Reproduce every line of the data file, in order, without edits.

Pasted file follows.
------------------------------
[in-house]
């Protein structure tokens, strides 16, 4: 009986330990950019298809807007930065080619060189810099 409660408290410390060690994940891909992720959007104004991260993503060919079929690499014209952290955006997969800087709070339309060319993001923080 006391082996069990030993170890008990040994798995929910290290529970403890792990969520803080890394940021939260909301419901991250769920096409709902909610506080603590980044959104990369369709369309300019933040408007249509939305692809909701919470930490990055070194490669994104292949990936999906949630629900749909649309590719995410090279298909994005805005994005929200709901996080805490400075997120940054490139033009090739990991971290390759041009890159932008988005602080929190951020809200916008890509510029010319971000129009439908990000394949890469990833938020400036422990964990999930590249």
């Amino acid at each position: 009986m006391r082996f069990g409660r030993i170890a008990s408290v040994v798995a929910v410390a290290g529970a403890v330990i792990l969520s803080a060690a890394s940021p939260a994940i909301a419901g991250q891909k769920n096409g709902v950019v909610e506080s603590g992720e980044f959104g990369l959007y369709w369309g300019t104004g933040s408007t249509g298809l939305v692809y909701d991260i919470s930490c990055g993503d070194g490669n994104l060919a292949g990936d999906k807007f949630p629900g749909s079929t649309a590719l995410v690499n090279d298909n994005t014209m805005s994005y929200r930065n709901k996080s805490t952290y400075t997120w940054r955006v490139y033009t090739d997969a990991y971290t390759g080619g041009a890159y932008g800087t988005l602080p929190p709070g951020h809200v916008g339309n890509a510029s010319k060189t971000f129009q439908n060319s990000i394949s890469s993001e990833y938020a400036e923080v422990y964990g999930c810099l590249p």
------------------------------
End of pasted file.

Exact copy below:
[in-house]
């Protein structure tokens, strides 16, 4: 009986330990950019298809807007930065080619060189810099 409660408290410390060690994940891909992720959007104004991260993503060919079929690499014209952290955006997969800087709070339309060319993001923080 006391082996069990030993170890008990040994798995929910290290529970403890792990969520803080890394940021939260909301419901991250769920096409709902909610506080603590980044959104990369369709369309300019933040408007249509939305692809909701919470930490990055070194490669994104292949990936999906949630629900749909649309590719995410090279298909994005805005994005929200709901996080805490400075997120940054490139033009090739990991971290390759041009890159932008988005602080929190951020809200916008890509510029010319971000129009439908990000394949890469990833938020400036422990964990999930590249």
């Amino acid at each position: 009986m006391r082996f069990g409660r030993i170890a008990s408290v040994v798995a929910v410390a290290g529970a403890v330990i792990l969520s803080a060690a890394s940021p939260a994940i909301a419901g991250q891909k769920n096409g709902v950019v909610e506080s603590g992720e980044f959104g990369l959007y369709w369309g300019t104004g933040s408007t249509g298809l939305v692809y909701d991260i919470s930490c990055g993503d070194g490669n994104l060919a292949g990936d999906k807007f949630p629900g749909s079929t649309a590719l995410v690499n090279d298909n994005t014209m805005s994005y929200r930065n709901k996080s805490t952290y400075t997120w940054r955006v490139y033009t090739d997969a990991y971290t390759g080619g041009a890159y932008g800087t988005l602080p929190p709070g951020h809200v916008g339309n890509a510029s010319k060189t971000f129009q439908n060319s990000i394949s890469s993001e990833y938020a400036e923080v422990y964990g999930c810099l590249p």